- Series: Elemental Masters (Book 2)
- Hardcover: 400 pages
- Publisher: DAW; First Edition edition (April 1, 2002)
- Language: English
- ISBN-10: 0756400600
- ISBN-13: 978-0756400606
- Product Dimensions: 6.4 x 1.2 x 9.2 inches
- Shipping Weight: 1.5 pounds
- Average Customer Review: 108 customer reviews
- Amazon Best Sellers Rank: #246,003 in Books (See Top 100 in Books)
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The Gates of Sleep (Elemental Masters, Book 2) Hardcover – April 1, 2002
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From Publishers Weekly
Putting a fresh face to a well-loved fairytale is not an easy task, but it is one that seems effortless to the prolific Lackey, best known for her Valdemar series (Arrows of the Queen, etc.). In a brilliant twist, the author sets the classic story of Sleeping Beauty in Edwardian England, imbuing her characters with the power of elemental magic, including the cursed child herself, Marina Roeswood. In an uninvited visit to her christening, Marina's evil aunt, Arachne, arrives in a puff of smoke and delivers a deadly curse, which is mitigated by the blessing of a family friend who imparts one last gift on the baby. Marina's guardians spirit her away to the Devon countryside to grow up. When we next see her, Marina is galloping through her 17th year, pursuing her magical training, though her guardians have tragically kept her ignorant of the curse. The inevitable triggering of said curse, when she turns 18, pits Marina's intelligence, cunning and magic skills against the full force of satanic evil. Beautiful phrasing and a thorough grounding in the dress, mannerisms and history of the period help move the story along gracefully. Marina's character, along with those of her guardians, her friends and Arachne, are fully fleshed out and credible. The fact that a teenage half-trained water mage would even dare to take on a 40ish satanist may be a bit implausible, but only on second thought. This is a wonderful example of a new look at an old theme.
Copyright 2002 Cahners Business Information, Inc.
From School Library Journal
Adult/High School-Fanciful and winsome, Sleep is a fantastical version of "Sleeping Beauty" set in England at the turn of the 20th century. Taken care of by family friends since infancy and surrounded by mages, Marina lives a charmed life. Befriended by water sprites, nymphs, and the like, she slowly comes to know why her loving parents sent her away. Tragically, just before her 18th birthday, they die in an "accident," and Marina is ripped from her idyllic country home by her coldly beautiful Aunt Arachne. The woman is controlling and harsh, yet even to the magically gifted she doesn't appear evil. Despite the lack of evidence, Marina's instincts gnaw at her, and fortunately she listens. A visit to one of her aunt's pottery factories provides unpleasant revelations both physical and metaphysical. Old-fashioned manners, dress, and speech set the tone in this pleasantly escapist novel. Mixed in are light touches of modern issues such as feminism and eco-awareness. YAs who liked fairy tales as kids will enjoy Lackey's spin on an old favorite.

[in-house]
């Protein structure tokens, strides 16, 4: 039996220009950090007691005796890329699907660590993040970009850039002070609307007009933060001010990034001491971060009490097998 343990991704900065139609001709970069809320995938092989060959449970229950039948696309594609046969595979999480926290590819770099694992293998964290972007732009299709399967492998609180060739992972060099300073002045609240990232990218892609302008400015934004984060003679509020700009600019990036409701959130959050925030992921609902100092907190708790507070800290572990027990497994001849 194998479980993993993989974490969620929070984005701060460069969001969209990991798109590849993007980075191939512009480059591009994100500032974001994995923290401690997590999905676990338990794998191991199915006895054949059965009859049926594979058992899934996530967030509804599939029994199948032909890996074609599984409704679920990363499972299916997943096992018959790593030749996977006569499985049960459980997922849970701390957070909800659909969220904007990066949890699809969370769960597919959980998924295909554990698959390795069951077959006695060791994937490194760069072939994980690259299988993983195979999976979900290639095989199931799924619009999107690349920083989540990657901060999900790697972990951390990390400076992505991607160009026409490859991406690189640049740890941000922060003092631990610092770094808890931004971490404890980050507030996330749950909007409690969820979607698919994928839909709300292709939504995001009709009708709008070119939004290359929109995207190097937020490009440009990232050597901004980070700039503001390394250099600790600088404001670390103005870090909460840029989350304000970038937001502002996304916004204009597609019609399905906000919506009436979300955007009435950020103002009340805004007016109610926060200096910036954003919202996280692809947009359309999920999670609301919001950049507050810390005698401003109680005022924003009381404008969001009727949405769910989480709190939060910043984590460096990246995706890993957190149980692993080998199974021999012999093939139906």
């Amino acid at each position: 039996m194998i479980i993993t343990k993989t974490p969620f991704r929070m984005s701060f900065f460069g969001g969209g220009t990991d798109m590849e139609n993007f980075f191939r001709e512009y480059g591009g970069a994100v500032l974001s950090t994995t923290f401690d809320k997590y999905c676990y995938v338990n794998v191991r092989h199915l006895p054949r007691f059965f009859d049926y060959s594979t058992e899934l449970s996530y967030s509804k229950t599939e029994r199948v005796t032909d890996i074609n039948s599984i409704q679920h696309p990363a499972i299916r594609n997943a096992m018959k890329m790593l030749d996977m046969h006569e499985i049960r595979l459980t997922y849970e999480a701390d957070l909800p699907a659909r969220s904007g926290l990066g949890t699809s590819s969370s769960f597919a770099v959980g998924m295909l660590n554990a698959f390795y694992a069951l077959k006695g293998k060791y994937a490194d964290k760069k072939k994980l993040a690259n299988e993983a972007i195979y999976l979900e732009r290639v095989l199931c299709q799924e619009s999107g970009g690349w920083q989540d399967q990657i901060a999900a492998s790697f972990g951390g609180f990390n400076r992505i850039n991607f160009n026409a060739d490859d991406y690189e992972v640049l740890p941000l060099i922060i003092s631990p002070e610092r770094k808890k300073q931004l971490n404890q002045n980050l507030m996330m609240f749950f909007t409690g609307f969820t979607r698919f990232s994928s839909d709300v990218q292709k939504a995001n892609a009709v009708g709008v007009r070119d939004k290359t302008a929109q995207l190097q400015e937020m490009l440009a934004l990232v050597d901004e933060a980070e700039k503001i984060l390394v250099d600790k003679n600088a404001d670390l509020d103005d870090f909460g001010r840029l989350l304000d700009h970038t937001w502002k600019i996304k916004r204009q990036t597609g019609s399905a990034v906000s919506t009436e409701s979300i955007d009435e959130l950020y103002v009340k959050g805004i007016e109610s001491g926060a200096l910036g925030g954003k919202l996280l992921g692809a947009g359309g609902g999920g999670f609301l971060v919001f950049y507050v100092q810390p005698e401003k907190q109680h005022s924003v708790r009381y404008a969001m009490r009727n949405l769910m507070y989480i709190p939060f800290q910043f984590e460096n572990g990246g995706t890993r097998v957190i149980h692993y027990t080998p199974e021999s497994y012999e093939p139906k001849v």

Sheila Shoup, Fairfax County Public Library, VA
Copyright 2002 Cahners Business Information, Inc.
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Mercedes Lackey combines an historical romance with the fairy tale of sleeping beauty and comes up with something really different. As far as I could tell, her research of England in the 1890s is very accurate. There were very nice references to William Morris and the Arts and Craft movement, pre-Raphealite art, William Blake, and contemporary political issues such as child labor and votes for women that added to my enjoyment of the book.
She does a marvelous job at breathing life into characters. The main character is a spunky 17-year old who seems natural and appealing.
On the whole, I'd recommend this book to anyone who likes historical novels who is ready to try something a little different.
Is it great literature? No. But it is a competent work and an enjoyable read.
While that book is a genuine 5 star masterpiece, "The Gates of Sleep" is a little jewel. Don't let this confuse you. It is quietly full of marvelous things, like the description of the faun at the shrine of Pan in the garden, or the description of Marina's bedroom frescoes.
This loose series of books is based on fairy tales...this one is Sleeping Beauty, the last one was Snow White, and the previous one to that was Beauty and the Beast. But Lackey hasn't done a "retelling" rather she has written a terrific story using the plot of the fairy story.
The "environmentalism" in the story feels just a tad too "modern" to be Victorian England, and the character of Marina becomes a little too grown up a little too fast without fully developing her, and the ending is a bit abrupt, even though the fairy story is, too.
But these are minor quibbles, small kvetches.
The characters are drawn well, three-dimensional, and realistic, even the villains.
This book keeps Mercedes Lackey on my must-buy list.
Bananaslug. at Baen's Bar